Taiwan’s VP Lai returns home after Paraguay trip, US stopover

Beijing, Aug 18 (EFE).- Taiwan Vice President William Lai returned to Taipei on Friday after a trip to Paraguay, during which he stopped over in the United States, sparking protests from China.

Lai, who will be the ruling Democratic Progressive Party’s 2024 presidential candidate, was in Paraguay to attend the swearing-in ceremony of Santiago Peña as the new president of the South American country.

Lai told reporters that he met with Peña, and the two countries agreed to continue deepening trade and diplomatic ties, with initial plans for new partnerships on electric vehicles, food processing, and textiles.

Lai stopped in New York on Saturday during his trip to Paraguay – one of the 13 countries with official ties with Taiwan.

On Wednesday, he stopped again in San Francisco before returning to Taipei.

China condemned the stopovers and warned it would take “strong measures to safeguard its sovereignty and territorial integrity.”

However, unlike previous visits of Taiwan officials, Lai did not meet with US officials and kept the stopovers in America low profile to avoid confronting China.

On Thursday, the deputy head of China’s Taiwan affairs office, Pan Xianzhang, said repeated stopovers by Taiwanese officials in the US were hurting the interests of the people on the island.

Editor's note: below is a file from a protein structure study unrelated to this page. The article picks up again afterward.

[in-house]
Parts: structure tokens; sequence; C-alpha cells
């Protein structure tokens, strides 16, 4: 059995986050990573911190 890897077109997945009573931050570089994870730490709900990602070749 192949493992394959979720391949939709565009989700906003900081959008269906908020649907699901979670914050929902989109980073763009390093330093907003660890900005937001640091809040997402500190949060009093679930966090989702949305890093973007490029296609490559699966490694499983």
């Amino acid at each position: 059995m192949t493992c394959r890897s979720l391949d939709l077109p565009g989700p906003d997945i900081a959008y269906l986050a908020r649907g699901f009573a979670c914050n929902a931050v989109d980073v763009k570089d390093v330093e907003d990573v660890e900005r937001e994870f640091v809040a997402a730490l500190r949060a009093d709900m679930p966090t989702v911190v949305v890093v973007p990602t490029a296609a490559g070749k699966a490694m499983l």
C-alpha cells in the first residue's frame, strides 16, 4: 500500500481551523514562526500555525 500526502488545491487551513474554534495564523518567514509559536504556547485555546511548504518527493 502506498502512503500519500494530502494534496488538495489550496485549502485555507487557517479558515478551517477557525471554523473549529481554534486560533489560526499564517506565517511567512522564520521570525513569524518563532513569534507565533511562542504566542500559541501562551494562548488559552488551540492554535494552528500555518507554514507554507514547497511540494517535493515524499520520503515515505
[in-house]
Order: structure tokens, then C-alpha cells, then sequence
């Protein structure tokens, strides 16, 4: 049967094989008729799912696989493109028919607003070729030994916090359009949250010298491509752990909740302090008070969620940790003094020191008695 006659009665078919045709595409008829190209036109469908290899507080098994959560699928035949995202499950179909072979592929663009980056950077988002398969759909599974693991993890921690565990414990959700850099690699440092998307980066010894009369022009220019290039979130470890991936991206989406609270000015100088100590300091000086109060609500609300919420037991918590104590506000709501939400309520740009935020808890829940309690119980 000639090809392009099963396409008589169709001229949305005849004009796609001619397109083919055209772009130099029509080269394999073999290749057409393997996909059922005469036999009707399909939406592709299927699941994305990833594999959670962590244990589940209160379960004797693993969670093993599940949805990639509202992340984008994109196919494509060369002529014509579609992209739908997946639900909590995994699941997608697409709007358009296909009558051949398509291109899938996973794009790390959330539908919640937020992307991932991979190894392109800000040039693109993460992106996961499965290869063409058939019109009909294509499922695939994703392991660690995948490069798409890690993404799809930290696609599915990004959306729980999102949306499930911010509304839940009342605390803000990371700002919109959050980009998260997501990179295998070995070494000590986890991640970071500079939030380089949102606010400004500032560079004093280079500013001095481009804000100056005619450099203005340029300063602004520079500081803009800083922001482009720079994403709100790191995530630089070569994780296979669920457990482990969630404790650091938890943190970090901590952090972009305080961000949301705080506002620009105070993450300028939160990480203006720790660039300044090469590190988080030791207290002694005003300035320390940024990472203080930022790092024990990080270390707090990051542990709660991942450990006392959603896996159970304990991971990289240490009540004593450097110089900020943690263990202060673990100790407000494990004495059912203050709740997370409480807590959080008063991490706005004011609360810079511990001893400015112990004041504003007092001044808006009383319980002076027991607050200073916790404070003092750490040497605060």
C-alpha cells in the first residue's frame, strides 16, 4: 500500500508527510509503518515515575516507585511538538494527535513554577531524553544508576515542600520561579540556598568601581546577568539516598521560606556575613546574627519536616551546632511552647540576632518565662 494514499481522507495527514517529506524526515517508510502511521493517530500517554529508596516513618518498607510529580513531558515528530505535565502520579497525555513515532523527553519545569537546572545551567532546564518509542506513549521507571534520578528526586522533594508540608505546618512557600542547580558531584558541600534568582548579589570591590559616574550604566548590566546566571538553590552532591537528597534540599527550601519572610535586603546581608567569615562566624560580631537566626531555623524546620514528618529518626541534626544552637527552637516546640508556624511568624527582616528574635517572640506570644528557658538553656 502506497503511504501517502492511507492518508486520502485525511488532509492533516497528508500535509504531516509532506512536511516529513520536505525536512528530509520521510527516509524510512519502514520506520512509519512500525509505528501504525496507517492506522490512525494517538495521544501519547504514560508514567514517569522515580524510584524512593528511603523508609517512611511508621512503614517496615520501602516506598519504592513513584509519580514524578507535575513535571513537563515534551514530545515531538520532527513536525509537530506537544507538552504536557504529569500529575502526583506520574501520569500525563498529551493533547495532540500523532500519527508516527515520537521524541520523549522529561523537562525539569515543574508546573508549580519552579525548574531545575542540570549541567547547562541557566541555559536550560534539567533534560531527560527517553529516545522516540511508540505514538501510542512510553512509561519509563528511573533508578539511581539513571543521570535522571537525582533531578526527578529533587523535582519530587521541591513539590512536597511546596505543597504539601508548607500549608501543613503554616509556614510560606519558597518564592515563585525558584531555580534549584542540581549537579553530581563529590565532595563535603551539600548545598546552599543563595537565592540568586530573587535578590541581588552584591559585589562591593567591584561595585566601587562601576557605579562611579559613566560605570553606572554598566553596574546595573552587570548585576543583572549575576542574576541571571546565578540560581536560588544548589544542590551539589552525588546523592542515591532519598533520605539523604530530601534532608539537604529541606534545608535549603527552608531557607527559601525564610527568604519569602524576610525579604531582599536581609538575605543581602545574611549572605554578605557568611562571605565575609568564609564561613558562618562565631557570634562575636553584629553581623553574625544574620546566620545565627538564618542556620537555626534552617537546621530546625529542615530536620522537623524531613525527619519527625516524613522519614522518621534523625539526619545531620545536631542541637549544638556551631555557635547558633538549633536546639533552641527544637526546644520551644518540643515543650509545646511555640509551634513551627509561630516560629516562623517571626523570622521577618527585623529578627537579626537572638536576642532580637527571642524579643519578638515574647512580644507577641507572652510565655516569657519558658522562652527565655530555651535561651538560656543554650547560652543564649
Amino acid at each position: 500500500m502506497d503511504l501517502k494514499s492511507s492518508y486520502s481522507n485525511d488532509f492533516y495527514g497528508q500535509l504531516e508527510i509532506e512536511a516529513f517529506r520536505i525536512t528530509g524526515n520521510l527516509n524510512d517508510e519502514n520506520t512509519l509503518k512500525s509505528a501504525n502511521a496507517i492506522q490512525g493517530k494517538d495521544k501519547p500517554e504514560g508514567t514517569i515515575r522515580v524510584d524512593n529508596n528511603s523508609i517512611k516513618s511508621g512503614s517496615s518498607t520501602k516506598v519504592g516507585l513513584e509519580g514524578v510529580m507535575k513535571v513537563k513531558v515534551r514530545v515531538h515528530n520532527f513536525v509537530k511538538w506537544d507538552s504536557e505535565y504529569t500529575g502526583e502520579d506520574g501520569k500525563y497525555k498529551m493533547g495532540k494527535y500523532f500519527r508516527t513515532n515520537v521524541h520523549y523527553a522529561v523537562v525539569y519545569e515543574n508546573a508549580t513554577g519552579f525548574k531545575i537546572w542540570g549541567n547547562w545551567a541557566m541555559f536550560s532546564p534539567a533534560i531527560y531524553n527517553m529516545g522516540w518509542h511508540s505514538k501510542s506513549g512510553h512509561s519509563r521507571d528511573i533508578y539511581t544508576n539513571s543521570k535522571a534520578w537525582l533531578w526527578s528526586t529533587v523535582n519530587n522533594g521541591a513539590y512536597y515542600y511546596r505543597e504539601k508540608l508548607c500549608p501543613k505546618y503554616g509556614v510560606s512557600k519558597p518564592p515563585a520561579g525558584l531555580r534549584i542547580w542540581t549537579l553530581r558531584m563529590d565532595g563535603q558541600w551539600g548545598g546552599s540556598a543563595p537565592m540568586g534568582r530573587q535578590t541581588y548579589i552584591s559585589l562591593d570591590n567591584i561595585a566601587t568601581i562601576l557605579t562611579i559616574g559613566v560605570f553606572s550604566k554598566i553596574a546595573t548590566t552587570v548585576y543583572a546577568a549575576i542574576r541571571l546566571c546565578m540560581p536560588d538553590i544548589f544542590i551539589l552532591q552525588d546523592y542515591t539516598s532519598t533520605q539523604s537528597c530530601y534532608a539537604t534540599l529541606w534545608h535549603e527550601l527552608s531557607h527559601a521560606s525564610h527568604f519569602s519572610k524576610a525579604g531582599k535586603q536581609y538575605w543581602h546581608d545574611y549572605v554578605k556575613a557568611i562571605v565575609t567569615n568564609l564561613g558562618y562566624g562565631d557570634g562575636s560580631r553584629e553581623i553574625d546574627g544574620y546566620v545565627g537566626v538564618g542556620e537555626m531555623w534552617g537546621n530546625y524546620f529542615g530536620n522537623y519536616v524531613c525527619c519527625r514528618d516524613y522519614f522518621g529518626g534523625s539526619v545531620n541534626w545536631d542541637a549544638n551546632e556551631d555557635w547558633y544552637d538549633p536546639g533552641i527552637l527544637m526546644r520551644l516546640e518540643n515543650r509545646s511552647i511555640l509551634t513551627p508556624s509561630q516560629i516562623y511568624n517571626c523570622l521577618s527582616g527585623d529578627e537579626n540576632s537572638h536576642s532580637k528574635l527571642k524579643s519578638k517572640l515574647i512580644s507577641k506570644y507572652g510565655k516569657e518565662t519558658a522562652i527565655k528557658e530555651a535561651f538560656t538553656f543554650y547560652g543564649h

Pan said the “collusion with external forces” by leaders of Taiwan’s ruling party “will only push Taiwan into the abyss of disaster.”

A Chinese foreign ministry spokesperson described Lai as “a troublemaker through and through.”

The ministry urged the US to end official contact with Taiwan and stop supporting Taiwanese independence.

Taipei downplayed Lai’s stopover, asking Beijing not to “overreact.”

China held military war drills around Taiwan in April when Taiwanese President Tsai Ing-wen met with US House Speaker Kevin McCarthy in California after returning from a trip to Guatemala and Belize.

Military tensions over Taiwan Strait have been high since August 2022, when then-US House Speaker Nancy Pelosi visited the island, sparking angered Chinese fury.

In response to Pelosi’s trip, China conducted military drills, encircling the self-ruled island, and sent warplanes across the median live that divides the strait.

Taiwan is one of the key sources of tension between China and the US, mainly because Washington is Taipei’s key arms supplier and could be its greatest military ally in the event of a war with China.

China considers the self-ruled island part of its territory.

Beijing says it reserves the right to use force to reunify Taiwan, even as a peaceful merger would be its first choice.

The island was the refuge of the Chinese Nationalist Party (Kuomintang) forces after losing the civil war with the Communists, who, since then, have claimed sovereignty over the territory.

In 1979, Washington broke diplomatic ties with Taipei in favor of Beijing. However, the American Institute in Taiwan operates as a de facto embassy in Taipei. EFE

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